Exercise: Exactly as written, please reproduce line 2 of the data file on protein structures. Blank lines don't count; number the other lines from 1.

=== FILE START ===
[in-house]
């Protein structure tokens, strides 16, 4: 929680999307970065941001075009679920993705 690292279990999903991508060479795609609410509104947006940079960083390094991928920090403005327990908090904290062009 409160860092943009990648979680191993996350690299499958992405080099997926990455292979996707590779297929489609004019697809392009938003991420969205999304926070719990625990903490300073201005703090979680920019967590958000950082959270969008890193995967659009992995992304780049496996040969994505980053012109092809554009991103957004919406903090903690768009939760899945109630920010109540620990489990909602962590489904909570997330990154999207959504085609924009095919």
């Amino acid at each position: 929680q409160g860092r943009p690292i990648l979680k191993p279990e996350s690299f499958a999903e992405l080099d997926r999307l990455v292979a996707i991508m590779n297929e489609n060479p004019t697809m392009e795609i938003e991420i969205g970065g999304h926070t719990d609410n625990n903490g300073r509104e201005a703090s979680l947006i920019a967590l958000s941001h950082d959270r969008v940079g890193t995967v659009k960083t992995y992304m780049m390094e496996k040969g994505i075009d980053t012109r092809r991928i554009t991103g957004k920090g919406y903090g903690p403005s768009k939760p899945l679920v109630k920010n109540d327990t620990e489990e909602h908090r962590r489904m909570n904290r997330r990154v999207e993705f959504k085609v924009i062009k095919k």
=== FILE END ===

């Protein structure tokens, strides 16, 4: 929680999307970065941001075009679920993705 690292279990999903991508060479795609609410509104947006940079960083390094991928920090403005327990908090904290062009 409160860092943009990648979680191993996350690299499958992405080099997926990455292979996707590779297929489609004019697809392009938003991420969205999304926070719990625990903490300073201005703090979680920019967590958000950082959270969008890193995967659009992995992304780049496996040969994505980053012109092809554009991103957004919406903090903690768009939760899945109630920010109540620990489990909602962590489904909570997330990154999207959504085609924009095919």